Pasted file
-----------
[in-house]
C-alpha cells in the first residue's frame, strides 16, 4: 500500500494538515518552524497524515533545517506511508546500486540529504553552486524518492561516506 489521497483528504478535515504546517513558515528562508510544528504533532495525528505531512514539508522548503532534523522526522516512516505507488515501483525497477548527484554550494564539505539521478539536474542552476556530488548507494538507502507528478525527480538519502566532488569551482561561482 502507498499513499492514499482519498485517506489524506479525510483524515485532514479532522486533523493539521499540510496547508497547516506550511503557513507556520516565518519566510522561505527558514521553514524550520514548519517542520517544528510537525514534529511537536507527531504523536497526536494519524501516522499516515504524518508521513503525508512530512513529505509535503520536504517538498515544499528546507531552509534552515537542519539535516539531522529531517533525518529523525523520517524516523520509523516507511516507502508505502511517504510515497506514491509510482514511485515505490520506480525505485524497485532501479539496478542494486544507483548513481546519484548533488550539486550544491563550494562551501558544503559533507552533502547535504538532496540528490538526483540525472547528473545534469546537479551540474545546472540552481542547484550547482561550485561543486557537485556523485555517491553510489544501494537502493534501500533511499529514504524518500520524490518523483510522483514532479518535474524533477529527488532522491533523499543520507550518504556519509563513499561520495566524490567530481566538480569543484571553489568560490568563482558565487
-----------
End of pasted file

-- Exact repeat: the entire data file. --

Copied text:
[in-house]
C-alpha cells in the first residue's frame, strides 16, 4: 500500500494538515518552524497524515533545517506511508546500486540529504553552486524518492561516506 489521497483528504478535515504546517513558515528562508510544528504533532495525528505531512514539508522548503532534523522526522516512516505507488515501483525497477548527484554550494564539505539521478539536474542552476556530488548507494538507502507528478525527480538519502566532488569551482561561482 502507498499513499492514499482519498485517506489524506479525510483524515485532514479532522486533523493539521499540510496547508497547516506550511503557513507556520516565518519566510522561505527558514521553514524550520514548519517542520517544528510537525514534529511537536507527531504523536497526536494519524501516522499516515504524518508521513503525508512530512513529505509535503520536504517538498515544499528546507531552509534552515537542519539535516539531522529531517533525518529523525523520517524516523520509523516507511516507502508505502511517504510515497506514491509510482514511485515505490520506480525505485524497485532501479539496478542494486544507483548513481546519484548533488550539486550544491563550494562551501558544503559533507552533502547535504538532496540528490538526483540525472547528473545534469546537479551540474545546472540552481542547484550547482561550485561543486557537485556523485555517491553510489544501494537502493534501500533511499529514504524518500520524490518523483510522483514532479518535474524533477529527488532522491533523499543520507550518504556519509563513499561520495566524490567530481566538480569543484571553489568560490568563482558565487